Empathy Definition: Importance and Benefits of Practising Empathy in Everyday Life

Empathy Definition: Importance and Benefits of Practising Empathy in Everyday Life

- in Life


Empathy is the ability to feel and emotionally understand what another person is experiencing and going through.

Let’s define empathy

A simpler definition of empathy is having the ability to share another person’s feelings. This trait allows people to connect on more meaningful levels so that people feel understood and respected.

The cliche expression of ‘walking in someone else’s shoes,’ is a good way to begin to understand what empathy is. If we truly feel empathy, we are able to feel the emotional sensations of another person’s experience on a deeper level. This feeling helps us to establish deeper and stronger interpersonal connections and interact with people more genuinely.

People often think that sympathy and empathy are one and the same, but the key difference is that sympathy is having pity for another person’s hardships, while empathy is actually sharing the feeling of joy or pain that the other person is experiencing. Empathy comes easy for some, while others don’t readily experience empathy.


An example is shown below.

A co-worker in an office shared a story with her fellow workers that her only child was born with a rare genetic condition that caused her face to appear swollen and bruised. The mother of the child expressed that she felt discomfort because people in shops would wrongly assume that the facial anomalies were the result of abuse. She never got to hear the words, “Oh, what a cute baby,” but even though she was saddened by that, her experience of motherhood was a profound learning experience. One co-worker sympathized with this story and felt bad for her, but years later, when she became a mother herself, she could finally empathize with how difficult this experience must have been for the other mother, and could often be brought to tears recalling the story. She had transitioned from sympathetic to empathetic.

Lack of Empathy is Working Against You!

We have all heard of mentally ill and psychopathic individuals that have a complete lack of empathy and are simply not able to connect at all with the emotions of others, but what about those that are capable of empathy, but aren’t naturally inclined to consider other people’s feelings?

Having empathy is a foundational social skill that is beneficial to a number of situations in life and business. If someone has difficulties empathizing with others, they can easily come across as insensitive or cold. People that show a flat affect and lack of empathy in response to other people’s joy or misfortune are often judged with contempt because they haven’t responded appropriately to the social situation at hand.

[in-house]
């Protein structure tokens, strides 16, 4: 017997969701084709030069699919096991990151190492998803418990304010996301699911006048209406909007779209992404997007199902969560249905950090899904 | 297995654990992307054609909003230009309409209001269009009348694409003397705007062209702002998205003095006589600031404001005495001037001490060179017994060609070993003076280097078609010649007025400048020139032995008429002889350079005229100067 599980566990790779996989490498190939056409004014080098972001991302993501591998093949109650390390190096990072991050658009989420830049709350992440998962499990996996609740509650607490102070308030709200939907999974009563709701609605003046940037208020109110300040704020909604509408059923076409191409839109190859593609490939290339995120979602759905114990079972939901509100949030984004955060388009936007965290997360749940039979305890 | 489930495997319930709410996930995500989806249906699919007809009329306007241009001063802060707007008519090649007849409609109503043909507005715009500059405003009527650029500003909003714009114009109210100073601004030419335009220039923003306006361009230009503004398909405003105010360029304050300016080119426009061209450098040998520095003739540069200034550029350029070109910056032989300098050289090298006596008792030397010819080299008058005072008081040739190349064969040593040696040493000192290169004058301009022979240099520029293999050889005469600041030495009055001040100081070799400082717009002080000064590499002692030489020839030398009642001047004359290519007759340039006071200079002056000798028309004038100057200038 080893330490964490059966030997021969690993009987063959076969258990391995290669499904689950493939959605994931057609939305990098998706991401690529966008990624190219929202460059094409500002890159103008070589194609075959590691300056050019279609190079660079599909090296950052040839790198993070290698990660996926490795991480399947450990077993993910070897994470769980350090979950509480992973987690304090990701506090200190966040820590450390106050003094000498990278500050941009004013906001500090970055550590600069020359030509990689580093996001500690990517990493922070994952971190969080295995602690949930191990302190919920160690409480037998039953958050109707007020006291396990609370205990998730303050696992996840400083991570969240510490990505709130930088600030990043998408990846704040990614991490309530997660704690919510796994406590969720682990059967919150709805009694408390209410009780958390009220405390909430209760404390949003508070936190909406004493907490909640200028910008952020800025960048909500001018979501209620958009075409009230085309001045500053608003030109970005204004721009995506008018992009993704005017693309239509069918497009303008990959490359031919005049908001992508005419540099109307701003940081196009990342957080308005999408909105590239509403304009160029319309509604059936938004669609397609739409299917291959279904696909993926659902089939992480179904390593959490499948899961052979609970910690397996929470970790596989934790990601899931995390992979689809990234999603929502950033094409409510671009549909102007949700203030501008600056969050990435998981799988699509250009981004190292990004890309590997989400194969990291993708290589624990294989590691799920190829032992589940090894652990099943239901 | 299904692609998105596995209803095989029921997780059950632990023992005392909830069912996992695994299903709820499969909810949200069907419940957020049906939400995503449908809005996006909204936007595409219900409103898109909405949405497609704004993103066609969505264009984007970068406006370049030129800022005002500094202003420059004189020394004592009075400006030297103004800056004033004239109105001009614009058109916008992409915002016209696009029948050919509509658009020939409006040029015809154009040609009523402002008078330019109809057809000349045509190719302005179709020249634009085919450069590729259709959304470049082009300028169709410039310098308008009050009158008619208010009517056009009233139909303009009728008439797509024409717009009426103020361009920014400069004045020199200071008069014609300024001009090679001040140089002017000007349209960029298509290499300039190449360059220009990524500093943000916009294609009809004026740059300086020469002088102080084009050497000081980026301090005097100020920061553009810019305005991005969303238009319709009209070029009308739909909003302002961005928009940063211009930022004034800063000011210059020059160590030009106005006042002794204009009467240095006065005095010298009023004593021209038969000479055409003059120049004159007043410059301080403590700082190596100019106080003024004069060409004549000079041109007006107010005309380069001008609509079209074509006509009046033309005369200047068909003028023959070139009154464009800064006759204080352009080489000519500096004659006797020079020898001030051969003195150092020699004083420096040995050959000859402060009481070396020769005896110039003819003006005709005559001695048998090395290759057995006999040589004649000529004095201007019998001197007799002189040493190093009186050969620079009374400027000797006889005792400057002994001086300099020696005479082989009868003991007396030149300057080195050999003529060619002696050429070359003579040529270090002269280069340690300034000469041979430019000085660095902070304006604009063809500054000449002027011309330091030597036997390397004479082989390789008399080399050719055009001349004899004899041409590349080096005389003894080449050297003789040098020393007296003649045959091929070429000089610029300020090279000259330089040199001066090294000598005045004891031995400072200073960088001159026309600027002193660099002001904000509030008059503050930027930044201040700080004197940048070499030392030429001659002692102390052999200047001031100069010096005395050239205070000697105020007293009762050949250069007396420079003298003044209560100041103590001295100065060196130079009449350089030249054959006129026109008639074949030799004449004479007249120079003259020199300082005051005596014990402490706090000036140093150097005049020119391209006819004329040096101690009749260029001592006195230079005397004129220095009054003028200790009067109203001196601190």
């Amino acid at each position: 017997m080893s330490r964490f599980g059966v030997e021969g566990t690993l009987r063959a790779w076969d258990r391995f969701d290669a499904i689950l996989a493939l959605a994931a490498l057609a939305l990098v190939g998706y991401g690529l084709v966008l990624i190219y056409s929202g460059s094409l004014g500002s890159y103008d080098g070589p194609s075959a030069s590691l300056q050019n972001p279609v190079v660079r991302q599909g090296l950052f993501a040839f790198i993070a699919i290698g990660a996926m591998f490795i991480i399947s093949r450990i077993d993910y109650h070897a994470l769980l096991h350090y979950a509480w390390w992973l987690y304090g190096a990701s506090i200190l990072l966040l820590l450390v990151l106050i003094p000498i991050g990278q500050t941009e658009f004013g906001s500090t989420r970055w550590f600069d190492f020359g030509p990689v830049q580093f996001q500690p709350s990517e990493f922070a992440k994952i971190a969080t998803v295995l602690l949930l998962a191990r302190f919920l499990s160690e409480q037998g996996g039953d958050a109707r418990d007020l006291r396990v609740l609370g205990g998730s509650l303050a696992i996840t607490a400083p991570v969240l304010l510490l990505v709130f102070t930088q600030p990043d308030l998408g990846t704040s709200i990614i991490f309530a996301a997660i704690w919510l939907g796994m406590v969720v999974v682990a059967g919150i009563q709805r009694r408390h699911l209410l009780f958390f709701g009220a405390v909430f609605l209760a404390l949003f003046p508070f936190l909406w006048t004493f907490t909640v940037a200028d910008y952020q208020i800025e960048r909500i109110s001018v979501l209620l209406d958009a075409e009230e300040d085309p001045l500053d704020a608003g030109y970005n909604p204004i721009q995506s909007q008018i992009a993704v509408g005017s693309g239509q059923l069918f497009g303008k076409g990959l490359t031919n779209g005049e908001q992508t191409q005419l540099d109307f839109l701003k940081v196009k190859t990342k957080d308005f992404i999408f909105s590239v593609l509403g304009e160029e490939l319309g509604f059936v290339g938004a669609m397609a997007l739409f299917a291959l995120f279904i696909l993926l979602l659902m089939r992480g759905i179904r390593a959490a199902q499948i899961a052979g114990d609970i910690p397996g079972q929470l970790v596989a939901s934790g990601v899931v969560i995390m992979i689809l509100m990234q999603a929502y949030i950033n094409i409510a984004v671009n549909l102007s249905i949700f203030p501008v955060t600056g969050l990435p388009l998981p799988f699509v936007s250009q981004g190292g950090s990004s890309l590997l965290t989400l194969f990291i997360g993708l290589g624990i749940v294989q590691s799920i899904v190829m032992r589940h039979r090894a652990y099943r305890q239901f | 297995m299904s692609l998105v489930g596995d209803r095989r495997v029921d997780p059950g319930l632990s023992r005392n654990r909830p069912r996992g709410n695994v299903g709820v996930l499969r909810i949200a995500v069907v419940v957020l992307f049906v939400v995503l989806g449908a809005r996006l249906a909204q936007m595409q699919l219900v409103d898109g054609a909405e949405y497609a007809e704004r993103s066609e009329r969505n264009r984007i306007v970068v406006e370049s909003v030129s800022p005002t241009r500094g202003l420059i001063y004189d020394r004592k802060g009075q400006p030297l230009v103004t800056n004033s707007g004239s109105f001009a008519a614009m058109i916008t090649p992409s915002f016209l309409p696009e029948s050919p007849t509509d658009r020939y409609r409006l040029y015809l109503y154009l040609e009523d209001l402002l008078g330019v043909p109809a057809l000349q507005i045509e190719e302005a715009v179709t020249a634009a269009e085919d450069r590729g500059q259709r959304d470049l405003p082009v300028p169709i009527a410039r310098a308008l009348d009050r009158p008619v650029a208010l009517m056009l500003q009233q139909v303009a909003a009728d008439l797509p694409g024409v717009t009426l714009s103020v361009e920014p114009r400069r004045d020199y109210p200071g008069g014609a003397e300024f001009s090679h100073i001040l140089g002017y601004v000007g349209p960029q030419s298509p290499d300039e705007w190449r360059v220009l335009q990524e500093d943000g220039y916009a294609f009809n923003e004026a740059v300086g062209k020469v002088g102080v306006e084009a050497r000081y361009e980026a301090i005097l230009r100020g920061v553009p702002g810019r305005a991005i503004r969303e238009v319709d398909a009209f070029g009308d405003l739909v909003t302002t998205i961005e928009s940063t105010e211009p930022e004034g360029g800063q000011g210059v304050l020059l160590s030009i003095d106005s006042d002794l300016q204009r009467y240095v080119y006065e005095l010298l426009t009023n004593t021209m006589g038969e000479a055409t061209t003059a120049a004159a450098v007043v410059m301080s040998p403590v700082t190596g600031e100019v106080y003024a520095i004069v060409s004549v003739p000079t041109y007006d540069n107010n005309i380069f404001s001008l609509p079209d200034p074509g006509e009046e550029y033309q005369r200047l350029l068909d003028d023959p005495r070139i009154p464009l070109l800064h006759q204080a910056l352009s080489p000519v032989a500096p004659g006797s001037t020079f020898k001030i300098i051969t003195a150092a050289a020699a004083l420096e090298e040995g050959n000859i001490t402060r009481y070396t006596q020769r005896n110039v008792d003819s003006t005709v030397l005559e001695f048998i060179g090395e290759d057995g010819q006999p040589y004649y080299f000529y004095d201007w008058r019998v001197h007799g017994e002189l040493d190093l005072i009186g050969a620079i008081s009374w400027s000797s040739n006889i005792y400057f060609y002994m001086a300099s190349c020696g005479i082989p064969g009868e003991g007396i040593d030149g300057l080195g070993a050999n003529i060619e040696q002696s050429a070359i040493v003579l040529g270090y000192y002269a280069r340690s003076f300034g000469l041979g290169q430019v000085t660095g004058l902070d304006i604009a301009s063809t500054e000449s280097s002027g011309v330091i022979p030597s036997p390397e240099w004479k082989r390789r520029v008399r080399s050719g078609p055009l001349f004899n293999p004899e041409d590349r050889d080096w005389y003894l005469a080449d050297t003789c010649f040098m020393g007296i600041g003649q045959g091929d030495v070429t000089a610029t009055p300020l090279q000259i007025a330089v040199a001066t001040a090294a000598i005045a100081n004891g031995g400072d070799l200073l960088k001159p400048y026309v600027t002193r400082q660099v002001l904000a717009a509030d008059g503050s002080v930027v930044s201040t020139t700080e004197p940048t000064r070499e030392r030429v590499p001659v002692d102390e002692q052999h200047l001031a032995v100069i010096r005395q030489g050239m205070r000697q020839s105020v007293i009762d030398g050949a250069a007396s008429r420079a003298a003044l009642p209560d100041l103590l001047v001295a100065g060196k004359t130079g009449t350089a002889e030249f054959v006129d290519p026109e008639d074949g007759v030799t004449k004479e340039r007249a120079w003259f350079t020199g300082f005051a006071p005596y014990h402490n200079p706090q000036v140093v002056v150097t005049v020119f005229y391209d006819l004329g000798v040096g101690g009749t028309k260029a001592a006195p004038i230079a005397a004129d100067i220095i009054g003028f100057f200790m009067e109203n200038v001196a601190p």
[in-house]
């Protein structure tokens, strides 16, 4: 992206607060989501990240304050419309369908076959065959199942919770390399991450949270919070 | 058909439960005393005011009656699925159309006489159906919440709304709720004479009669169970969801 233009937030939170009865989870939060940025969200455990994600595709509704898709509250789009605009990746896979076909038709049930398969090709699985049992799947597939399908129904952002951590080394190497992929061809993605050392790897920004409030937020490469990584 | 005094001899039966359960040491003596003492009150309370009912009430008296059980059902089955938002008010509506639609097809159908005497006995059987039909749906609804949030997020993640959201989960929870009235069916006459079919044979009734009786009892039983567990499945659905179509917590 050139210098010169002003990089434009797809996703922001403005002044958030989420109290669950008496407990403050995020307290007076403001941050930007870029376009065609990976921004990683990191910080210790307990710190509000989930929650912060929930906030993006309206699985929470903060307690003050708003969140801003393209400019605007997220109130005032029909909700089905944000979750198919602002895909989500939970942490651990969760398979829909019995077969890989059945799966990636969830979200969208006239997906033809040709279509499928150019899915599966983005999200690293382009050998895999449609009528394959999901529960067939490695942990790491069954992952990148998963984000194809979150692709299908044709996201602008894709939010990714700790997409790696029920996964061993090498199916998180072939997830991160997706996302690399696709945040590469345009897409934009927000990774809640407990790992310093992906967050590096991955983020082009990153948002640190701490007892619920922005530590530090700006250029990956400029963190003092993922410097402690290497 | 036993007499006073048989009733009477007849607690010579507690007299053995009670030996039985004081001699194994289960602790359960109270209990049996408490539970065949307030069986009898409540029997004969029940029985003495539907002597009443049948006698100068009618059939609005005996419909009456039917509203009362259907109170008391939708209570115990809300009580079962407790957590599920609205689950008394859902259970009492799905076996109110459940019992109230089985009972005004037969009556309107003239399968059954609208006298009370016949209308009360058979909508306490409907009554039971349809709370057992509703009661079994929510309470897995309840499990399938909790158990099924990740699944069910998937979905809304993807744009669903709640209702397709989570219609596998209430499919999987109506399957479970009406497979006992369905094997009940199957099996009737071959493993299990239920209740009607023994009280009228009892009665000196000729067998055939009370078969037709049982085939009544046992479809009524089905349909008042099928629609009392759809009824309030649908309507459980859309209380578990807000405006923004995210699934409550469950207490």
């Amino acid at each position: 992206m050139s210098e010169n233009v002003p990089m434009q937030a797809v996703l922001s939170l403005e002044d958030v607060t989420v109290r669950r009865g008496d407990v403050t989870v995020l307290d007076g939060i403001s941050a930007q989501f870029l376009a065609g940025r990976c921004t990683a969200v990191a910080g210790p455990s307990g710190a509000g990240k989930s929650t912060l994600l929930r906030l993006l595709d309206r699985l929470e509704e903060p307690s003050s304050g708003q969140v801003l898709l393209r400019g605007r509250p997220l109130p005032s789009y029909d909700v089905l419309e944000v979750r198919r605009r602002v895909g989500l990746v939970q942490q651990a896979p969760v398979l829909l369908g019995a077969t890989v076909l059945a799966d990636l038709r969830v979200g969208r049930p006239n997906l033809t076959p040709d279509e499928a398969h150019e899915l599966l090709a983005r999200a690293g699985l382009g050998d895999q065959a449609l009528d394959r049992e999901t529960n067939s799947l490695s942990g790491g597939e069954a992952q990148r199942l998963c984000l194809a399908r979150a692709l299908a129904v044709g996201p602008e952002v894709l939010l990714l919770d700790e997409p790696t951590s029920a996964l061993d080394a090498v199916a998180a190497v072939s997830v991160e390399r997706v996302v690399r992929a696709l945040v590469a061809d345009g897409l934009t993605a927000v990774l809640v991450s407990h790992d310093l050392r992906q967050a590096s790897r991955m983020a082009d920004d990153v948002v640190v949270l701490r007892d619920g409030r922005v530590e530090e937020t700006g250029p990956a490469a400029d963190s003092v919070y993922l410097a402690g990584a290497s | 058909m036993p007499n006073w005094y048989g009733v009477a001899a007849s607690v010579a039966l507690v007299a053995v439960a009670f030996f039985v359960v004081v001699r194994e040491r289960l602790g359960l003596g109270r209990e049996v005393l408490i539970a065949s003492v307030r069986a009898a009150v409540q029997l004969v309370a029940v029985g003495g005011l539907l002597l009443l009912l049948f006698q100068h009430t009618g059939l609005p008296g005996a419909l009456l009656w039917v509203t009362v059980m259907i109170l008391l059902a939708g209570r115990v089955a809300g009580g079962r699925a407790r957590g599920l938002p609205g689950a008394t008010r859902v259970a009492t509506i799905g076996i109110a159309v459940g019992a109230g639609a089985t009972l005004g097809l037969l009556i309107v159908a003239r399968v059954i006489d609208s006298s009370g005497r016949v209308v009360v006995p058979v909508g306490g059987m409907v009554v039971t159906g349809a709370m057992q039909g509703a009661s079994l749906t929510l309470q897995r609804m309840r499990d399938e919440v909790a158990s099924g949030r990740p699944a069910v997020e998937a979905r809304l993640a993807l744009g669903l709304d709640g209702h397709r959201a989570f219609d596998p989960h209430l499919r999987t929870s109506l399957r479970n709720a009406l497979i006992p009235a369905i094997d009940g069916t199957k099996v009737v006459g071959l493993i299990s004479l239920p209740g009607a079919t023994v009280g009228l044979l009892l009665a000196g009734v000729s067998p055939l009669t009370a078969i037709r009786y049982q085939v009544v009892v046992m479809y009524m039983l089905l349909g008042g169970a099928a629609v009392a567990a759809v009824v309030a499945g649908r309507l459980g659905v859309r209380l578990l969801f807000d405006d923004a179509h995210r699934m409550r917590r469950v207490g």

What would we think if someone was upset over the death of their dog and another person responded, “Why are you so upset about it? It’s a part of life and you know that dogs don’t have very long lifespans.”

The majority of people would consider that response insensitive to the other’s feelings and would find this distasteful and rude. Perhaps the response is the result of having a more logical and detached personality, and the person that appears rude really thinks this way and would not be so deeply emotionally affected by the death of a dog. Expressing their opinions and their inability to empathize with this situation works against them because the statements make them appear callous.

It is beneficial to read social cues correctly and to develop empathy so that we do not appear unsympathetic and we can manage social situations better. On the whole, having difficulties empathizing can have a negative impact in both our personal and career lives.

Importance and Benefits of Developing Empathy in Your Life

Empathy is not only important for social acceptance, it is also beneficial for developing overall emotional and physical health. It’s a skill at the root of pro-social behavior; actions that are involved in developing close relationships, tight friendships and strong communities. Understanding others and being understood by others is a way to validate the shared experiences between people, causing people to feel more connected and to work better together to reach mutual goals, whether in life or work.